More than 60 people were “most likely” killed when the school they were taking shelter in was bombed by a Russian war plane late Saturday afternoon in village of Bilohorivka, near the front lines in eastern Ukraine, officials have said.
“The explosion happened inside the building. Rescuers [are] dismantling the debris as quickly as possible,” Serhii Haidai, the Luhansk province governor, wrote on Telegram, according to CNN. “The chances of finding [anyone still] alive are very small. There were 90 people inside the school building; 27 survived, 60 people most likely died.”
He later added that what was left of the “entire village” population had been hiding in the struck basement.
The bomb struck the school just after 4:30 p.m. Saturday as villagers were taking shelter amid increased bombardment. The initial fires caused by the bombing took more than four hours to put out. Two bodies and roughly 30 survivors were discovered, according to the Associated Press, but rescuers were forced to abort search efforts overnight due to heavy fighting.
A spokesperson for Antonio Guterres, the UN secretary-general, said Sunday he was “appalled” by the Bilohorivka bombing. “This attack is yet another reminder that in this war, as in so many other conflicts, it is civilians that pay the highest price,” the organization’s statement said.
Many of those taking shelter in the school had escaped the earlier bombing of a local social club that was destroyed in a missile attack. It is unclear how many children, if any, were in the school bunker at the time it was struck.
At least two boys, aged 11 and 14, were also killed Sunday in Pryvillia, a small city in Luhansk, the governor said. The deaths were attributed to Russian shelling.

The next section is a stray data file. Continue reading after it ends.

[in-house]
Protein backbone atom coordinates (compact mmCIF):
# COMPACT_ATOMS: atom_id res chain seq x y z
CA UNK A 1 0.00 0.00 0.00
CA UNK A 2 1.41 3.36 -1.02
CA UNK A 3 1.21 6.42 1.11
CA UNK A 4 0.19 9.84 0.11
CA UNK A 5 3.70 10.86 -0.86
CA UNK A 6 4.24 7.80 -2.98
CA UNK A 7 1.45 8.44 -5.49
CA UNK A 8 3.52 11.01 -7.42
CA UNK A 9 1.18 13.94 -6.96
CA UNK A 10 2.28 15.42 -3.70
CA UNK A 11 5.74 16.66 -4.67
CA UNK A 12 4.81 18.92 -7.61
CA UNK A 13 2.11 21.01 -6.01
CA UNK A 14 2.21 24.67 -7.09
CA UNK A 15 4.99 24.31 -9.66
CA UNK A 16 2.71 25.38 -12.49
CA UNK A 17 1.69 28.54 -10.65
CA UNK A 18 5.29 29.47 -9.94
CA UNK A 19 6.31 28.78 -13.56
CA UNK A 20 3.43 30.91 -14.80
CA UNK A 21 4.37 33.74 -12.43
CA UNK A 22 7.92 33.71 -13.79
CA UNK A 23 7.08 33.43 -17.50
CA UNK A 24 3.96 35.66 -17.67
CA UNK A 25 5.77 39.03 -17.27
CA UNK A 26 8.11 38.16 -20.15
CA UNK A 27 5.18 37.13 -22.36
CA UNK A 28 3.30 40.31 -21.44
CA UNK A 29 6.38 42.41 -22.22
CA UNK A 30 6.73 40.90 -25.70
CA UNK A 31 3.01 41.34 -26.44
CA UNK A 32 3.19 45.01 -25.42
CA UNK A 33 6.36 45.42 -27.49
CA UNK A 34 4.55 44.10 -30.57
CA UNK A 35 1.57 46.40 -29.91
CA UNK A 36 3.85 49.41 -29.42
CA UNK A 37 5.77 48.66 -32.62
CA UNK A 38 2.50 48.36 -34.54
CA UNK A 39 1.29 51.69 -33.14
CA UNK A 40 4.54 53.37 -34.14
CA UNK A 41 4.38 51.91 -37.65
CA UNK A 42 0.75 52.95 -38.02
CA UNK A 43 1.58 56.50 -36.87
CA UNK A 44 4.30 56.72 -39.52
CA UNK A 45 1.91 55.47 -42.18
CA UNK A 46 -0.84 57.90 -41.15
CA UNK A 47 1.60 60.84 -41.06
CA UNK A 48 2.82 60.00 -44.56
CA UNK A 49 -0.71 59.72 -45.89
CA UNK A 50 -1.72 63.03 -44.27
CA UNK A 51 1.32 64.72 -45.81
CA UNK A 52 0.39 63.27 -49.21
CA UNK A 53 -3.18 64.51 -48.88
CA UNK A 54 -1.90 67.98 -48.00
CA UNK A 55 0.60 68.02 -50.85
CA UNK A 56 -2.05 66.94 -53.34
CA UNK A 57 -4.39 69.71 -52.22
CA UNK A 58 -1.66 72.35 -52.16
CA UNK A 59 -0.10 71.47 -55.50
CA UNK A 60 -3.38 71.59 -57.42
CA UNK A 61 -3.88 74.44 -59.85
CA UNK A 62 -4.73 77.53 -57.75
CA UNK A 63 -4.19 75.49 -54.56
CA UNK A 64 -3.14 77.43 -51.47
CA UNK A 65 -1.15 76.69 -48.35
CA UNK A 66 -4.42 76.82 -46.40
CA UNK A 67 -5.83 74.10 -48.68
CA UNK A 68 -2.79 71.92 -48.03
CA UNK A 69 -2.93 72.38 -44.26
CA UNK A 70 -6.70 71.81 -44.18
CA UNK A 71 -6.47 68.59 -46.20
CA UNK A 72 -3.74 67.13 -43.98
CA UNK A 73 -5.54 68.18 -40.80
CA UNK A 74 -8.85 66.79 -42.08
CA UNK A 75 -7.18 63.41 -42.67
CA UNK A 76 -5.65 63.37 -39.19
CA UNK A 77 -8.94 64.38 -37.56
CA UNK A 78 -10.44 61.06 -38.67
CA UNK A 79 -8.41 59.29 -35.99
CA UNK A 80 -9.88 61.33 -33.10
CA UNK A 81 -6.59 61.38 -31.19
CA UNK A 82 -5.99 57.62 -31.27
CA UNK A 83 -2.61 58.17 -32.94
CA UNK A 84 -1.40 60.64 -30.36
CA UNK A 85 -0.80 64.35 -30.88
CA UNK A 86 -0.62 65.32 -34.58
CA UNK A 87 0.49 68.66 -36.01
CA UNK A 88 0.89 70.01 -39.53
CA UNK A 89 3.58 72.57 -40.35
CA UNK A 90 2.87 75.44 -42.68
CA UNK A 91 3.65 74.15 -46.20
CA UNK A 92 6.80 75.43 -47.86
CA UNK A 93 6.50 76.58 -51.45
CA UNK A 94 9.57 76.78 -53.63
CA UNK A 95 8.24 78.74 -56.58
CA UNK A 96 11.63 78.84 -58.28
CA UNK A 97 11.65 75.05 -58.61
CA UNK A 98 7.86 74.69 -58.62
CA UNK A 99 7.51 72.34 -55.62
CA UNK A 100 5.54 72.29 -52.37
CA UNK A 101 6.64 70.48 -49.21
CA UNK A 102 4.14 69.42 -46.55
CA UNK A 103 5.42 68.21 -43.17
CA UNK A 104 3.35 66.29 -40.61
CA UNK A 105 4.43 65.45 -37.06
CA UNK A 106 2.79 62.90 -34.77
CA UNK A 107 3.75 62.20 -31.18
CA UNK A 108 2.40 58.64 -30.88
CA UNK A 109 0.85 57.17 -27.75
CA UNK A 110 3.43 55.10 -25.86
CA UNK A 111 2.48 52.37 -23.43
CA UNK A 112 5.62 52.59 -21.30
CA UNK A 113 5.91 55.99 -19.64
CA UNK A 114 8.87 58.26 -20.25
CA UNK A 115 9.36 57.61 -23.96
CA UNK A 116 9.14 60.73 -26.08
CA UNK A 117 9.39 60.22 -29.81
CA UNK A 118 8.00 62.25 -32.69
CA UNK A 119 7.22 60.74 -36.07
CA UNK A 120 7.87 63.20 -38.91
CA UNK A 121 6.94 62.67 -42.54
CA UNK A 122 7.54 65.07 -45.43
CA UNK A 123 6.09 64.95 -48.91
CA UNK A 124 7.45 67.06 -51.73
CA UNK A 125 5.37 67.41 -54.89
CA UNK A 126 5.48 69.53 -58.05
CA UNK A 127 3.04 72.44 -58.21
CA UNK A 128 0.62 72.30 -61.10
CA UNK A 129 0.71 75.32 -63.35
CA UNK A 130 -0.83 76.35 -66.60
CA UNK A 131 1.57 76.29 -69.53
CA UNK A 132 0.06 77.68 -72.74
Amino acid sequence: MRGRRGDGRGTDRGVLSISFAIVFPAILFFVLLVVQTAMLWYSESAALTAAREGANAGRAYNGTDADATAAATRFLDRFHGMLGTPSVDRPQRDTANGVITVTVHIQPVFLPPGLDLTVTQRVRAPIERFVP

As the battle raged in the east, U.S. first lady Jill Biden made a surprise visit across the border to meet Ukrainian first lady Olena Zelenska on Sunday.
The two met at a school serving as a bomb shelter for refugees from other parts of the country. “I wanted to come on Mother’s Day,” Biden told pool reporters. “I thought it was important to show the Ukrainian people that this war has to stop, and this war has been brutal, and that the people of the United States stand with the people of Ukraine.”
Zelenska thanked the first lady for “a very courageous act” by visiting the war zone.
Near Odessa, fierce sea battles have been underway since Saturday with both Russia and Ukraine claiming sporadic victories. Several Russian warships have reportedly been damaged, along with Ukraine’s defense capabilities. Both sides claimed Sunday that they had control over the highly contested Snake Island in the Black Sea.
In prepared remarks to commemorate the day of Remembrance and Reconciliation to mark the end of World War II, Ukrainian President Volodmyr Zelensky could not help but highlighting hypocrisy when it comes to war and peace. “Every year on May 8, together with the entire civilized world, we honor everyone who defended the planet from Nazism during World War II. Millions of lost lives, crippled destinies, tortured souls, and millions of reasons to say to evil: never again!,” he said, according to a transcript obtained by the Guardian.
“This year we say, ‘Never again’ differently. We hear ‘Never again’ differently. It sounds painful, cruel. Without an exclamation, but with a question mark. You say: never again? Tell Ukraine about it.”